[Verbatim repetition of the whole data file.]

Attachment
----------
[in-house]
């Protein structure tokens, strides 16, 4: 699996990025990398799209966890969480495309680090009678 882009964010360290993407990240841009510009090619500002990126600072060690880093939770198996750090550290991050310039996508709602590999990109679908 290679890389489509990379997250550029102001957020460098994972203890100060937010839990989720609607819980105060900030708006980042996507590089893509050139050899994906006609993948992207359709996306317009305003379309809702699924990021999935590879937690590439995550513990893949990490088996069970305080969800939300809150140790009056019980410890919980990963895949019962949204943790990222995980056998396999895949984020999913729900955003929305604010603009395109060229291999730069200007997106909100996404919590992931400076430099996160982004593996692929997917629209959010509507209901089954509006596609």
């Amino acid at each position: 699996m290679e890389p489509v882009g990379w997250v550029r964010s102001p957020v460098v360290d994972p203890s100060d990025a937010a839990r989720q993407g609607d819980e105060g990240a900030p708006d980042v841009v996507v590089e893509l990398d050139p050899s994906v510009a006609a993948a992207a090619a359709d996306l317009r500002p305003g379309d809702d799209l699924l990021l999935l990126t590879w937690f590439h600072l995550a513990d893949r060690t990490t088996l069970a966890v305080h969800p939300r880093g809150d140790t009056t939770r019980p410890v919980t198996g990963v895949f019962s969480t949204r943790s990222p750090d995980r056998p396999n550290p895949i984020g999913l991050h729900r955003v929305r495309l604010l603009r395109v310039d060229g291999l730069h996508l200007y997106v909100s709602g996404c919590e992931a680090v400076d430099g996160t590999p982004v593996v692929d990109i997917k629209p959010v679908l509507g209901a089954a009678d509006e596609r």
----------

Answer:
[in-house]
């Protein structure tokens, strides 16, 4: 699996990025990398799209966890969480495309680090009678 882009964010360290993407990240841009510009090619500002990126600072060690880093939770198996750090550290991050310039996508709602590999990109679908 290679890389489509990379997250550029102001957020460098994972203890100060937010839990989720609607819980105060900030708006980042996507590089893509050139050899994906006609993948992207359709996306317009305003379309809702699924990021999935590879937690590439995550513990893949990490088996069970305080969800939300809150140790009056019980410890919980990963895949019962949204943790990222995980056998396999895949984020999913729900955003929305604010603009395109060229291999730069200007997106909100996404919590992931400076430099996160982004593996692929997917629209959010509507209901089954509006596609």
């Amino acid at each position: 699996m290679e890389p489509v882009g990379w997250v550029r964010s102001p957020v460098v360290d994972p203890s100060d990025a937010a839990r989720q993407g609607d819980e105060g990240a900030p708006d980042v841009v996507v590089e893509l990398d050139p050899s994906v510009a006609a993948a992207a090619a359709d996306l317009r500002p305003g379309d809702d799209l699924l990021l999935l990126t590879w937690f590439h600072l995550a513990d893949r060690t990490t088996l069970a966890v305080h969800p939300r880093g809150d140790t009056t939770r019980p410890v919980t198996g990963v895949f019962s969480t949204r943790s990222p750090d995980r056998p396999n550290p895949i984020g999913l991050h729900r955003v929305r495309l604010l603009r395109v310039d060229g291999l730069h996508l200007y997106v909100s709602g996404c919590e992931a680090v400076d430099g996160t590999p982004v593996v692929d990109i997917k629209p959010v679908l509507g209901a089954a009678d509006e596609r």